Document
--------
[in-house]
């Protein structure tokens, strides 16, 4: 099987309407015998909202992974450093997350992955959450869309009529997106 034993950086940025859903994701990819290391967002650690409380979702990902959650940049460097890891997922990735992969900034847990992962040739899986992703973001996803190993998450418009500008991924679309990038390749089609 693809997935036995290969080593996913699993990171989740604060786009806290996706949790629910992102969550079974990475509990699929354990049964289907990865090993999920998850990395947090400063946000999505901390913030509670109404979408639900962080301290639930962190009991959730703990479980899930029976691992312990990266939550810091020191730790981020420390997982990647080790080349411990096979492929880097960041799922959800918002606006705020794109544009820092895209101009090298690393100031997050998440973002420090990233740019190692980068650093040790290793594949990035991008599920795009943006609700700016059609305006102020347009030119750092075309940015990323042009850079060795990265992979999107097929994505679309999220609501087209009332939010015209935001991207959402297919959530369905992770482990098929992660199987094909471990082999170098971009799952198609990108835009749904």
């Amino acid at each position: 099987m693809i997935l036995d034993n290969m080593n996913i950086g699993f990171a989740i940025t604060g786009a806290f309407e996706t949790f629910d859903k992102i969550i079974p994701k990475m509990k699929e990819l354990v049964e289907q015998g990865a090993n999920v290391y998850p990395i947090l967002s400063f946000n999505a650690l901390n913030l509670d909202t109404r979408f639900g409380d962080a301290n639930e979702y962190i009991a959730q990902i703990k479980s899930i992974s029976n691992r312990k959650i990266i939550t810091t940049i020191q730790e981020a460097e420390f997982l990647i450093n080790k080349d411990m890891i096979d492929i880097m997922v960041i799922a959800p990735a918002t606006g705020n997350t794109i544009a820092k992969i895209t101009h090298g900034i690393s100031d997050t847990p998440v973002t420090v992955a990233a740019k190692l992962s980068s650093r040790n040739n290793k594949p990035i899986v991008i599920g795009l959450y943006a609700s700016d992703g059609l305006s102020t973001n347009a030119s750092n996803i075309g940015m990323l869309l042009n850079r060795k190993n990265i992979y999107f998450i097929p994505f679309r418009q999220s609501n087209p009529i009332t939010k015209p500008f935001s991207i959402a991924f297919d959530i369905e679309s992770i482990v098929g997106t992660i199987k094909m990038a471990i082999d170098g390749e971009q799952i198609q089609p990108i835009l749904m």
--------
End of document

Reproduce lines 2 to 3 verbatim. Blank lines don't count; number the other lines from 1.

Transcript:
């Protein structure tokens, strides 16, 4: 099987309407015998909202992974450093997350992955959450869309009529997106 034993950086940025859903994701990819290391967002650690409380979702990902959650940049460097890891997922990735992969900034847990992962040739899986992703973001996803190993998450418009500008991924679309990038390749089609 693809997935036995290969080593996913699993990171989740604060786009806290996706949790629910992102969550079974990475509990699929354990049964289907990865090993999920998850990395947090400063946000999505901390913030509670109404979408639900962080301290639930962190009991959730703990479980899930029976691992312990990266939550810091020191730790981020420390997982990647080790080349411990096979492929880097960041799922959800918002606006705020794109544009820092895209101009090298690393100031997050998440973002420090990233740019190692980068650093040790290793594949990035991008599920795009943006609700700016059609305006102020347009030119750092075309940015990323042009850079060795990265992979999107097929994505679309999220609501087209009332939010015209935001991207959402297919959530369905992770482990098929992660199987094909471990082999170098971009799952198609990108835009749904």
């Amino acid at each position: 099987m693809i997935l036995d034993n290969m080593n996913i950086g699993f990171a989740i940025t604060g786009a806290f309407e996706t949790f629910d859903k992102i969550i079974p994701k990475m509990k699929e990819l354990v049964e289907q015998g990865a090993n999920v290391y998850p990395i947090l967002s400063f946000n999505a650690l901390n913030l509670d909202t109404r979408f639900g409380d962080a301290n639930e979702y962190i009991a959730q990902i703990k479980s899930i992974s029976n691992r312990k959650i990266i939550t810091t940049i020191q730790e981020a460097e420390f997982l990647i450093n080790k080349d411990m890891i096979d492929i880097m997922v960041i799922a959800p990735a918002t606006g705020n997350t794109i544009a820092k992969i895209t101009h090298g900034i690393s100031d997050t847990p998440v973002t420090v992955a990233a740019k190692l992962s980068s650093r040790n040739n290793k594949p990035i899986v991008i599920g795009l959450y943006a609700s700016d992703g059609l305006s102020t973001n347009a030119s750092n996803i075309g940015m990323l869309l042009n850079r060795k190993n990265i992979y999107f998450i097929p994505f679309r418009q999220s609501n087209p009529i009332t939010k015209p500008f935001s991207i959402a991924f297919d959530i369905e679309s992770i482990v098929g997106t992660i199987k094909m990038a471990i082999d170098g390749e971009q799952i198609q089609p990108i835009l749904m």